Creating a solid business plan before launching your idea is important for deciding your main objectives and goals. When you work for yourself, having a structured plan in place will keep you focused on your goals.

Learn more about how to create a business plan here.

Business cards

No matter how dated business cards may be, they are the easiest and quickest way to provide someone with your business information. Not only that, but you can use your business cards to make a statement. Use a bold design, include a special discount code, or make them a funky shape — they’ll be sure to remember you by what you did different.

Accounting software

Whether it’s signing up for Bench or utilizing a simple Excel spreadsheet, you’ll need some sort of way to track your income and expenses. Here’s some additional websites that are great for helping track your financials: Xero, Quickbooks.

Invoicing software

The key to a successful business when you work for yourself is, of course, making money. Well, you can’t make any money if you don’t send invoices to your clients.

There are many options out there to choose from, like Freshbooks, Bonsai and AndCo. You can also choose to put one together yourself in Word or InDesign and export as a PDF. Either way, it goes without saying that you’ll need to send invoices in order to get paid.


Having an online presence for your business, no matter what type of business it may be, is absolutely necessary. If you’re more into DIY, you can explore the website builders such as Squarespace and Wix. Having something online that you can point potential clients to helps with your credibility and get discovered.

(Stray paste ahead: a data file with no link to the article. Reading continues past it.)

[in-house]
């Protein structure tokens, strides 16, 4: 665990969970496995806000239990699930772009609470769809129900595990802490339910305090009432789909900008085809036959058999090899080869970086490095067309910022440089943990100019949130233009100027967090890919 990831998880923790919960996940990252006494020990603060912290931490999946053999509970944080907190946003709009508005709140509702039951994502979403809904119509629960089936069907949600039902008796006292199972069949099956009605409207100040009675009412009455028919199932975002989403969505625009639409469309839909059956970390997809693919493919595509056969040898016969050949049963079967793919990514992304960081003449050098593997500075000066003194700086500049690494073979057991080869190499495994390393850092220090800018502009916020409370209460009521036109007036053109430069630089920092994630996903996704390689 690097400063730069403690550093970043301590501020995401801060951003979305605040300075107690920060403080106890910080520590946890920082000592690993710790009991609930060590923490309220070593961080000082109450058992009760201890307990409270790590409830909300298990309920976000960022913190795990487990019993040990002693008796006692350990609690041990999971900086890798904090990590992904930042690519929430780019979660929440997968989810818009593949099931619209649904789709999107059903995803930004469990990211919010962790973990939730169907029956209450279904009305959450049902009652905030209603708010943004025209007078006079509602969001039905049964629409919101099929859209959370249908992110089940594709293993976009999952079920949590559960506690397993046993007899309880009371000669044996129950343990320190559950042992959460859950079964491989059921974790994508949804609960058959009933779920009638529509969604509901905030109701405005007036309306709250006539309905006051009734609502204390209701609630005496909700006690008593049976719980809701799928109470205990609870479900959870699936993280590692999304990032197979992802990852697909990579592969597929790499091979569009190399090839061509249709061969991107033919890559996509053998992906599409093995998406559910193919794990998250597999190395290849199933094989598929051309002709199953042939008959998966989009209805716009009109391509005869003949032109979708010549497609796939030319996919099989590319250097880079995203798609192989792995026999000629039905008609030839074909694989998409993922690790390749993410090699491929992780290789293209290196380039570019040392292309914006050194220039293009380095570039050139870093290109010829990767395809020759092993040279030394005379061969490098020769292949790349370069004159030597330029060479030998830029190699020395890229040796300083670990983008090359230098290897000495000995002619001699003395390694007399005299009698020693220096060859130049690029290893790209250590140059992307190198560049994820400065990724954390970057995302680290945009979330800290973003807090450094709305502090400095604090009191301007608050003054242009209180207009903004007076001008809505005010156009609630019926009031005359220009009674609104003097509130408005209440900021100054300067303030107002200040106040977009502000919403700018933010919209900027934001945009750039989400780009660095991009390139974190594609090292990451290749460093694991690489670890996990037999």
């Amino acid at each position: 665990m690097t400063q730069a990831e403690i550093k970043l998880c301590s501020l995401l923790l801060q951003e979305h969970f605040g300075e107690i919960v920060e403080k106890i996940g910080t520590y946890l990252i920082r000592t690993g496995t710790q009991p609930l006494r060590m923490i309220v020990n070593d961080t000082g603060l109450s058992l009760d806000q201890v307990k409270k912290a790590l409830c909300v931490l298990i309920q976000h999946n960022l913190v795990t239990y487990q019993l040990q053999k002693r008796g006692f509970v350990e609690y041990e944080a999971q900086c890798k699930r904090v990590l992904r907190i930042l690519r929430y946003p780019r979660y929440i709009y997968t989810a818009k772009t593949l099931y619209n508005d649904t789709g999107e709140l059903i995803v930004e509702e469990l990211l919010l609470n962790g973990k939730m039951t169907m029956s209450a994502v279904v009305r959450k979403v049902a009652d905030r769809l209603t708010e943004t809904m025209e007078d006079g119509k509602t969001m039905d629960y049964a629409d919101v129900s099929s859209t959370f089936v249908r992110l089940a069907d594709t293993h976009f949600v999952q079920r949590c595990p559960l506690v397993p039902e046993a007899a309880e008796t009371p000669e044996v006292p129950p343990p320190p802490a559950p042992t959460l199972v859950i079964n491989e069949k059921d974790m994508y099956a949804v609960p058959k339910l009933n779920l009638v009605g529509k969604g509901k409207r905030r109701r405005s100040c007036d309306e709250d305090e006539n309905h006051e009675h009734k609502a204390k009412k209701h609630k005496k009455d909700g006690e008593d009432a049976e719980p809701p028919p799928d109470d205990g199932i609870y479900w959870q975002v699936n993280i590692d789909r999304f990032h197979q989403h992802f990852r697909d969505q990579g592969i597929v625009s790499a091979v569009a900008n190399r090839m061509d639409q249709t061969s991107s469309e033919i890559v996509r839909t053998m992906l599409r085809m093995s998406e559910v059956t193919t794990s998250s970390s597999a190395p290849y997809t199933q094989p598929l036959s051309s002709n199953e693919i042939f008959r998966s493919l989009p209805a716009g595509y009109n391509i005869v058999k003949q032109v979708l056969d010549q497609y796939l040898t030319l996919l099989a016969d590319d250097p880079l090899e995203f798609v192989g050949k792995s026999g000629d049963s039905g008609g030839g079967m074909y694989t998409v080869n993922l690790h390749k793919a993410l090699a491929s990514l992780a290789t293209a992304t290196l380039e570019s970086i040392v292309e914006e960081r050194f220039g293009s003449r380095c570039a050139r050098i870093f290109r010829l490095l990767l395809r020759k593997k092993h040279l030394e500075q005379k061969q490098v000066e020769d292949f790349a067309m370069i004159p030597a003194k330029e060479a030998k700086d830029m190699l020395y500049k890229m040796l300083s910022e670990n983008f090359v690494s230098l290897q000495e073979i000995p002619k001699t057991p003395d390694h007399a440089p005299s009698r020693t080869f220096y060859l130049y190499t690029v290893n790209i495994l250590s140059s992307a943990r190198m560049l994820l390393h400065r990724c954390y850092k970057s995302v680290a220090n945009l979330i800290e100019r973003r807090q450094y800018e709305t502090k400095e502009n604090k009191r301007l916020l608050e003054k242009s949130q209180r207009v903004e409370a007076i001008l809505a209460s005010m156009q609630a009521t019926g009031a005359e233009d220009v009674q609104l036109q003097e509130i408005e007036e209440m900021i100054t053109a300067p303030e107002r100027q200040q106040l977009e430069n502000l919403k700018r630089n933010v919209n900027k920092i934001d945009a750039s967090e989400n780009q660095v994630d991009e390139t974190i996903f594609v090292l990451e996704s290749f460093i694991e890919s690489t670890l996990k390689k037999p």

For our complete list of our top tools for working for yourself, check it out here.

10 jobs to find success in working for yourself

There are many jobs and industries that allow for individuals to find success on their own. Below is just some of the top jobs of to consider when you want to work for yourself.

Social media consultant

It’s no surprise that social media jobs continue to be on the rise. Almost every company has a social media presence and it’s only continuing to grow, therefore always having a need for social media content and strategy. So we can count on this to stay relevant for quite some time.


Driving for these companies has quickly gone from earning some money on the side to a full-time job for many. You can make your own hours, use your own car, and not be confined to a cubicle.